Monday, April 28, 2003

Obituary


Patricia Molloy was chief labor-delivery nurse

By Karen Andrew
The Cincinnati Enquirer

Patricia Molloy knew babies. She coached mothers through the delivery of their infants for years at Good Samaritan Hospital, then ran the intensive care unit for babies at the Clifton hospital.

When not involved with her nursing career and charitable work, Mrs. Molloy was helping the neighborhood kids with their cuts and bruises in the St. Dominic parish area of Delhi, where the family lived. Even on family vacations, she pitched in with emergency medical help for anyone who needed it.

"She was the neighborhood nurse," said one of her sons, Thomas Molloy of Seattle. "If there was a crisis such as a car accident, she kept a very level head."

Mrs. Molloy died Wednesday in the hospice unit of Mercy Franciscan Hospital, Western Hills. She was 78.

She was born in Cincinnati in 1925, attended Holy Family School and graduated from Seton High School in 1943. In 1947, she earned a bachelor's degree in nursing from the College of Mount St. Joseph and Good Samaritan Hospital School of Nursing. While collecting blood for the Korean conflict at a VFW post, she met World War II veteran Thomas Molloy and they married in 1953.

Mrs. Molloy was chief nurse in labor and delivery at Good Samaritan hospital, and later was nursing supervisor of the newborn intensive care unit there.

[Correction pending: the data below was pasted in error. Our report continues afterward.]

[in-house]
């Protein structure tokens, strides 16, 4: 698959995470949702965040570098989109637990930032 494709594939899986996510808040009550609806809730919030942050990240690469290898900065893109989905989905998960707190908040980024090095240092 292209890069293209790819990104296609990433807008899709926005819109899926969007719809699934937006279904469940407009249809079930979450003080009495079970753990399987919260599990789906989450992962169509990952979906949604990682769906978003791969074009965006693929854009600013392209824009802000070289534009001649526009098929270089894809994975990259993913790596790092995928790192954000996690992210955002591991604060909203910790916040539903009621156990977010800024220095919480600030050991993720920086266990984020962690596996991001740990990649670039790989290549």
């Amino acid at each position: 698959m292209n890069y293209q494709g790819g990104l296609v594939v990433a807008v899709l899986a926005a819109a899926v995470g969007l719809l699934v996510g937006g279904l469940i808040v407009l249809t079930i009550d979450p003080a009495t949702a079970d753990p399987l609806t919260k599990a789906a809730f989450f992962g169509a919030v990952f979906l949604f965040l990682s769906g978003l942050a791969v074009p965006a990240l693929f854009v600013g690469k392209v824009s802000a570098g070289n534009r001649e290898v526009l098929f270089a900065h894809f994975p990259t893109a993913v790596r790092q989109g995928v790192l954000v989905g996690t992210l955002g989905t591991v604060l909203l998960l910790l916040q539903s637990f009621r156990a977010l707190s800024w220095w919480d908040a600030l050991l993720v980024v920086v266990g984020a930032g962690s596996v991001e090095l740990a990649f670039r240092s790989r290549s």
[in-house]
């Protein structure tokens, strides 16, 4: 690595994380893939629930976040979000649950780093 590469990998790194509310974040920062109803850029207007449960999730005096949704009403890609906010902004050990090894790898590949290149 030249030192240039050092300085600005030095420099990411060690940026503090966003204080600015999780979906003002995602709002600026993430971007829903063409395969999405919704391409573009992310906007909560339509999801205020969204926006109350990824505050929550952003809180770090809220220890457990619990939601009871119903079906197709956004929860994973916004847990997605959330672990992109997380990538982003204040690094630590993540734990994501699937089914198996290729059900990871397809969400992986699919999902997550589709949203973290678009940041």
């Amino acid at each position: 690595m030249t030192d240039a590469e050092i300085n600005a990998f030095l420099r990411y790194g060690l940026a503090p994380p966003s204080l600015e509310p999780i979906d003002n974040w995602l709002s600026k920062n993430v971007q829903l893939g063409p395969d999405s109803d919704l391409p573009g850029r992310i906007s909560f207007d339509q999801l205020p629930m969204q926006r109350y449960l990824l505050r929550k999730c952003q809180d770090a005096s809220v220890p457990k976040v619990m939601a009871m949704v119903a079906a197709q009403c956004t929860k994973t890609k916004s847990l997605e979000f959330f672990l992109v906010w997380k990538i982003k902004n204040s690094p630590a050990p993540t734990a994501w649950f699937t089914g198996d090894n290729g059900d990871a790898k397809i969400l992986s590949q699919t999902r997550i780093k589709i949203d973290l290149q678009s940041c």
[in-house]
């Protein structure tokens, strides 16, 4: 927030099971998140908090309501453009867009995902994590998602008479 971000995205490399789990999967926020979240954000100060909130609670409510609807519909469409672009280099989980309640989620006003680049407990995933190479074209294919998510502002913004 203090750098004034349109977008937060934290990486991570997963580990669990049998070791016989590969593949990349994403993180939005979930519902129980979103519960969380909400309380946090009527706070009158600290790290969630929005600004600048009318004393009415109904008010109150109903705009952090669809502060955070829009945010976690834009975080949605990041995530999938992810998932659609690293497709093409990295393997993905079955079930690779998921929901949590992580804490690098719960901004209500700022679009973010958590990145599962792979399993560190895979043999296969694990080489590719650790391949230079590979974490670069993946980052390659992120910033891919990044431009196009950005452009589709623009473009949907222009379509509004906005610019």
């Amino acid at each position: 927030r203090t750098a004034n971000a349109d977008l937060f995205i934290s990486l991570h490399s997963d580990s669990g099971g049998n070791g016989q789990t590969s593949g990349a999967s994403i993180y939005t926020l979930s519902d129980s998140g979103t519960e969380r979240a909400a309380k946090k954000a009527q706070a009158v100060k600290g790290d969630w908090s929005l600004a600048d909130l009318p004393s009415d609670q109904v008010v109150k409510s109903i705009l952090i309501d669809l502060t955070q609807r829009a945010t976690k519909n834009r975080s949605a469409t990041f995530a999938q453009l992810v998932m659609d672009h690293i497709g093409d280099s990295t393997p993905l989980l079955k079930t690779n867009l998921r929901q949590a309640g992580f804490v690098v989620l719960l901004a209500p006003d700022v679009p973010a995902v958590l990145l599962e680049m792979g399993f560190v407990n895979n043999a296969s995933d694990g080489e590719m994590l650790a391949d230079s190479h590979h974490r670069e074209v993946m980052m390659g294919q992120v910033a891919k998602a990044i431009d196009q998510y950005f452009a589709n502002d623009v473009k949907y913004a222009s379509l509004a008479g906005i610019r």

"She ran the OB at Good Sam. She pioneered the LDR (Labor/Delivery/Recovery) room," said one of her daughters, Julie Williams of St. Louis, Mo. "She was a very determined person, very intelligent, strong, never complained. She always focused on things she could do something about. She lectured us on concentration."

Mrs. Molloy retired in 1982.

She was a founding member of the Sister Sebastian Shea Founder's Society, a member of the Good Samaritan Hospital Foundation, and she worked for the American Red Cross, where she taught mothering and baby care.

In 1996, she received the Sister Genevieve Clare Courtney award from the Sisters of Charity for her work with the Healthy Moms and Babes organization, which promoted prenatal care.

Other memberships included 25 years with St. Dominic Parish and 10 years with St. Jude Parish, the Delhi Swim Club and Rosie Reds. Her son said she loved baseball.

In addition to her husband of 50 years, her daughter, Julie, and son, Thomas, survivors include a brother, Col. Robert Downing of Price Hill; a sister, Sister of Charity Betty Downing of Mount St. Joseph; two other sons, Mark of Harrison, Ohio, and Stephen of Bridgetown; and two other daughters, Mary Eileen Molloy of Asheville, N.C., and Kit Concilus of Meadville, Pa; and 12 grandchildren.

Services were held. Interment was in the St. Joseph (new) Cemetery in Price Hill.

Memorials: Good Samaritan Foundation, 375 Dixmyth, Cincinnati, OH 45220 or the Hospice of Cincinnati, 4310 Cooper Road, Cincinnati, OH 45242.

E-mail: kandrew@enquirer.com.




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